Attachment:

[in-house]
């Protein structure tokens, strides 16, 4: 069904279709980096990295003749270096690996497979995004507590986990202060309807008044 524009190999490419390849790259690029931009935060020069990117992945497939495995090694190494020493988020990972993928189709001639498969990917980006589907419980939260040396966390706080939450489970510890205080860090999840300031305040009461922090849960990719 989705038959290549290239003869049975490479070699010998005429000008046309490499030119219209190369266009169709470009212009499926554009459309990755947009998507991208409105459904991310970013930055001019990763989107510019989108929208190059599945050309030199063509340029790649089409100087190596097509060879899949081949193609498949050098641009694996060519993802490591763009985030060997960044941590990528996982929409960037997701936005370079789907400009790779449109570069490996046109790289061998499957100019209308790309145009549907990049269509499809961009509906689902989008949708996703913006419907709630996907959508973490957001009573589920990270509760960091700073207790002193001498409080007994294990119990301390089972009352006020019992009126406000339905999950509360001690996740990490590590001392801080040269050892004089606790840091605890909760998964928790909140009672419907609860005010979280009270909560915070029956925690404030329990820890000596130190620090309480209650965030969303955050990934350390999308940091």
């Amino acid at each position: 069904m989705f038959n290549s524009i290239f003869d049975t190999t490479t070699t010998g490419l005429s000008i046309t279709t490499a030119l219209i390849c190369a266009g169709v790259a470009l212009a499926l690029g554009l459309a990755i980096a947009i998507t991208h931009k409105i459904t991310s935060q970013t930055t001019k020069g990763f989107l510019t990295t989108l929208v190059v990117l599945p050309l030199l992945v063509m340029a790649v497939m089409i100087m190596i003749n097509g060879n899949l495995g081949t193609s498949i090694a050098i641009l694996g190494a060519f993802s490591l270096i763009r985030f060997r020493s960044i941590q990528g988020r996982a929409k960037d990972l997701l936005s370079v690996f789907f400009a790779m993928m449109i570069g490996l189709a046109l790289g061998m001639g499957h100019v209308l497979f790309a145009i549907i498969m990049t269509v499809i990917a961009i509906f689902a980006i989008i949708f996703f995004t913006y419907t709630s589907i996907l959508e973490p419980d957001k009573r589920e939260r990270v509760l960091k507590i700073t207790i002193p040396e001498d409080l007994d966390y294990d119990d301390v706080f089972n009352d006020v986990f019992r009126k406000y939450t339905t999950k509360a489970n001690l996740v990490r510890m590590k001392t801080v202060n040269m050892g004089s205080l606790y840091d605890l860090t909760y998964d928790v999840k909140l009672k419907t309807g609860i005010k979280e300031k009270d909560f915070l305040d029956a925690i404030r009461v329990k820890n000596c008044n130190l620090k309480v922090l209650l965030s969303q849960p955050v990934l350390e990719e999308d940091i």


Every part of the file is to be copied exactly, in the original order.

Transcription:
[in-house]
């Protein structure tokens, strides 16, 4: 069904279709980096990295003749270096690996497979995004507590986990202060309807008044 524009190999490419390849790259690029931009935060020069990117992945497939495995090694190494020493988020990972993928189709001639498969990917980006589907419980939260040396966390706080939450489970510890205080860090999840300031305040009461922090849960990719 989705038959290549290239003869049975490479070699010998005429000008046309490499030119219209190369266009169709470009212009499926554009459309990755947009998507991208409105459904991310970013930055001019990763989107510019989108929208190059599945050309030199063509340029790649089409100087190596097509060879899949081949193609498949050098641009694996060519993802490591763009985030060997960044941590990528996982929409960037997701936005370079789907400009790779449109570069490996046109790289061998499957100019209308790309145009549907990049269509499809961009509906689902989008949708996703913006419907709630996907959508973490957001009573589920990270509760960091700073207790002193001498409080007994294990119990301390089972009352006020019992009126406000339905999950509360001690996740990490590590001392801080040269050892004089606790840091605890909760998964928790909140009672419907609860005010979280009270909560915070029956925690404030329990820890000596130190620090309480209650965030969303955050990934350390999308940091």
């Amino acid at each position: 069904m989705f038959n290549s524009i290239f003869d049975t190999t490479t070699t010998g490419l005429s000008i046309t279709t490499a030119l219209i390849c190369a266009g169709v790259a470009l212009a499926l690029g554009l459309a990755i980096a947009i998507t991208h931009k409105i459904t991310s935060q970013t930055t001019k020069g990763f989107l510019t990295t989108l929208v190059v990117l599945p050309l030199l992945v063509m340029a790649v497939m089409i100087m190596i003749n097509g060879n899949l495995g081949t193609s498949i090694a050098i641009l694996g190494a060519f993802s490591l270096i763009r985030f060997r020493s960044i941590q990528g988020r996982a929409k960037d990972l997701l936005s370079v690996f789907f400009a790779m993928m449109i570069g490996l189709a046109l790289g061998m001639g499957h100019v209308l497979f790309a145009i549907i498969m990049t269509v499809i990917a961009i509906f689902a980006i989008i949708f996703f995004t913006y419907t709630s589907i996907l959508e973490p419980d957001k009573r589920e939260r990270v509760l960091k507590i700073t207790i002193p040396e001498d409080l007994d966390y294990d119990d301390v706080f089972n009352d006020v986990f019992r009126k406000y939450t339905t999950k509360a489970n001690l996740v990490r510890m590590k001392t801080v202060n040269m050892g004089s205080l606790y840091d605890l860090t909760y998964d928790v999840k909140l009672k419907t309807g609860i005010k979280e300031k009270d909560f915070l305040d029956a925690i404030r009461v329990k820890n000596c008044n130190l620090k309480v922090l209650l965030s969303q849960p955050v990934l350390e990719e999308d940091i």